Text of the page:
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ERP technology trends point to a 'bright' future, Forrester says

New technologies are making ERP and other enterprise applications more efficient and manageable, according to a new Forrester report outlining how to make the most of the changes.

Seven different technologies will push enterprise computing in new and challenging ways in the next five years, according to a new report on ERP technology trends by Forrester Research Inc.

In the report, titled Innovative Technologies Will Drive Enterprise Applications and ERP to a Bright New Future, Forrester contends that technologies including mobile, Software as a Service (SaaS),  business process management (BPM), usability, Platform as a Service (PaaS), social networks and elastic computing will dramatically change assumptions when it comes to ownership and support costs, process flexibility, insight and speed of delivery.

It all comes down to putting more control over enterprise computing in the hands of users.

“Application ownership and configuration is shifting to business,” said Paul Hamerman, an analyst with the Cambridge, Mass.-based research firm and the report’s lead author.

“Applications were traditionally built to require very skilled technical people to manage the applications,” Hamerman said. “That’s less and less true. So much of this can be managed by the end user and a lot of the technical management of the application will be essentially outsourced through the cloud. ”

The ERP value equation

New ERP software and enterprise applications for manufacturers will improve in a number of ways, including adding model-based configuration and BPM tools that let business process professionals modify ERP systems to fit their needs while avoiding costly and headache-inducing customized workflows and business rules, according to the report. At the same time, SaaS computing means that the cost of ownership will become more transparent and flexible, according to Forrester.

Mobile technology and new ways to collaborate will help to speed up process execution. “Mobile devices and social collaboration will enable processes to be executed in real time with higher levels of participation and insight,” the report states. Enterprise applications will also become easier to use. Packaged application user interfaces are increasingly reflecting what’s available on the consumer market and could one day even include things like three-dimensional technology and the ability to control screens by gestures through game technology like Microsoft X-box Kinect, which allows people to play games without using hand-held controllers. At its Convergence conference in April, Microsoft demonstrated how Kinect can be used to control its Dynamic AX ERP software.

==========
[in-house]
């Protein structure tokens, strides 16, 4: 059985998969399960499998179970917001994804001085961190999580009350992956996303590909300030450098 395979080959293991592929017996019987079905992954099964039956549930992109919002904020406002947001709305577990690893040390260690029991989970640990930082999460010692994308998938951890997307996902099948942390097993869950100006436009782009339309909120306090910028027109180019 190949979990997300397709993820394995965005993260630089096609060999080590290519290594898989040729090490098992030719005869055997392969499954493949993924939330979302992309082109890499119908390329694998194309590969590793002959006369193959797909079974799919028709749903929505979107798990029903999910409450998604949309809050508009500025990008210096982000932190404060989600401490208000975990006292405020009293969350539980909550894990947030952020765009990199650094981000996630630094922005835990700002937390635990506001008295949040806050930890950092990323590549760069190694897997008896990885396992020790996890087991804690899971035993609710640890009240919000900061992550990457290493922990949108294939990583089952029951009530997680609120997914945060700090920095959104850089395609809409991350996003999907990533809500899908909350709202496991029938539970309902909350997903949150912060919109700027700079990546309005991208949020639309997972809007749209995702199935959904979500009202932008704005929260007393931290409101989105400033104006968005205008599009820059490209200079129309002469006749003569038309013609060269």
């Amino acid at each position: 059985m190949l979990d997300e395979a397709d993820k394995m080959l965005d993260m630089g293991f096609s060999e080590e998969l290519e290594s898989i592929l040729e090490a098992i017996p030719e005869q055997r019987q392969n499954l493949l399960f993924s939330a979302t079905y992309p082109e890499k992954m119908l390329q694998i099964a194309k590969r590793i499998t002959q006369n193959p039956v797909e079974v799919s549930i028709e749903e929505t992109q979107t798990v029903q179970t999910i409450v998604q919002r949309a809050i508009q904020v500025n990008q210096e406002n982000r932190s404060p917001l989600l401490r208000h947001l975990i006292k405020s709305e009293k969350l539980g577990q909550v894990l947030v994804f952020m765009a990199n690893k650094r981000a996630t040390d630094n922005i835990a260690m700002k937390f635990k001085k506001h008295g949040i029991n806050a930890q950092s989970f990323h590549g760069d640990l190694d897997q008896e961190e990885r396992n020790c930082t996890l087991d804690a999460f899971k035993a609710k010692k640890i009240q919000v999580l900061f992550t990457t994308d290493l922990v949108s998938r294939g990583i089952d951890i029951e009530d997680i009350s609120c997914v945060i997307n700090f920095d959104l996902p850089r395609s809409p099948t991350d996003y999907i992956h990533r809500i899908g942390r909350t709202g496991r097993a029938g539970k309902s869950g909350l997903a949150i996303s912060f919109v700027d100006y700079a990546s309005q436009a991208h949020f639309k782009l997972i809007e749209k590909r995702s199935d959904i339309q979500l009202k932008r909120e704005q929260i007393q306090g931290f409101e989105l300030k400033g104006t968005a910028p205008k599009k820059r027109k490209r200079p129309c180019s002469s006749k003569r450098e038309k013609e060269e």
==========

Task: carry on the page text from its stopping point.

“Imagine: Applications might actually become fun to use,” Hamerman said.

Reducing ERP costs vs. driving value

Developments in PaaS and SaaS are important because they can deliver incremental cost savings, according to SAP customers like Mike O’Dell, chief information officer for Pacific Coast Cos. Inc., a building materials manufacturer in Rancho Cordova, Calif.

And while they aren’t necessarily ways to drive more value out of the ERP, they free up resources to look at ways of doing that, O’Dell said. “It lets you focus on something else,” he said.

Mobile technology and social collaboration, on the other hand, are two of the best ways companies can wring more value out of their ERP, according to O’Dell. The two together, and mobile technology by itself, make the business more productive by freeing employees from their desktops and reducing the amount of “work about work”  –  the inefficient inputting into ERP of data and figures for essential tasks like sales. 

Recommendations for effective use of enterprise applications

Forrester makes the following recommendations to business process professionals:

  • Evaluate software vendors on innovation vision and execution. Measure current and prospective vendors against the list of technologies included in the report. Expect vendors to deliver SaaS, mobile and usability innovation in the next 12 to 18 months. More time, in the range of two to three years, should be expected for “execution maturity” in developing more scalable “elastic application platforms,” process flexibility and social collaboration.
  • Define your process innovation and roadmaps. “Build an inventory of business processes, rate their innovation potential and match the appropriate technologies to the innovation opportunities,” the report recommends. Such an inventory should serve as a solid base for deciding what technologies can deliver value cost-effectively.
  • Expect frequent upgrades. The pace of innovation in areas like mobile technology and social collaboration will require updates every two to three years.
  • Process flexibility should be a top priority. Next-generation software technologies should help companies alter their business processes more easily. “Build for continuous change by exposing configuration content to business process pros and by loosely coupling application components,” Forrester states.
  • Develop and foster new approaches. Innovation can be stoked with trial processes that establish proof of concept within three months. Companies should recruit business process experts who gravitate toward process innovation and can take the customer’s perspective, connect back-office and front-office processes and work with vendors to refine products.

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